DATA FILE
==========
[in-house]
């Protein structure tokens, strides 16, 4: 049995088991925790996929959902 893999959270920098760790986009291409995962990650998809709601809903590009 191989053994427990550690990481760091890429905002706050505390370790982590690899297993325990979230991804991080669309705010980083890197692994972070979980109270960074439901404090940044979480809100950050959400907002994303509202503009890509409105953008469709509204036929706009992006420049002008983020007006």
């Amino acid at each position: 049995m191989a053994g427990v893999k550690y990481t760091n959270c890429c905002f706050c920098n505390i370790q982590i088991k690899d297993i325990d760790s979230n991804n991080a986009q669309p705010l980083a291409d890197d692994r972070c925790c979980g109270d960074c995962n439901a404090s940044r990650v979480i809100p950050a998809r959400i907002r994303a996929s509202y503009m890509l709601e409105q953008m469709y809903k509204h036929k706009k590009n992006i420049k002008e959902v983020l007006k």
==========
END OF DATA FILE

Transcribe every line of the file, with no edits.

[in-house]
């Protein structure tokens, strides 16, 4: 049995088991925790996929959902 893999959270920098760790986009291409995962990650998809709601809903590009 191989053994427990550690990481760091890429905002706050505390370790982590690899297993325990979230991804991080669309705010980083890197692994972070979980109270960074439901404090940044979480809100950050959400907002994303509202503009890509409105953008469709509204036929706009992006420049002008983020007006």
């Amino acid at each position: 049995m191989a053994g427990v893999k550690y990481t760091n959270c890429c905002f706050c920098n505390i370790q982590i088991k690899d297993i325990d760790s979230n991804n991080a986009q669309p705010l980083a291409d890197d692994r972070c925790c979980g109270d960074c995962n439901a404090s940044r990650v979480i809100p950050a998809r959400i907002r994303a996929s509202y503009m890509l709601e409105q953008m469709y809903k509204h036929k706009k590009n992006i420049k002008e959902v983020l007006k």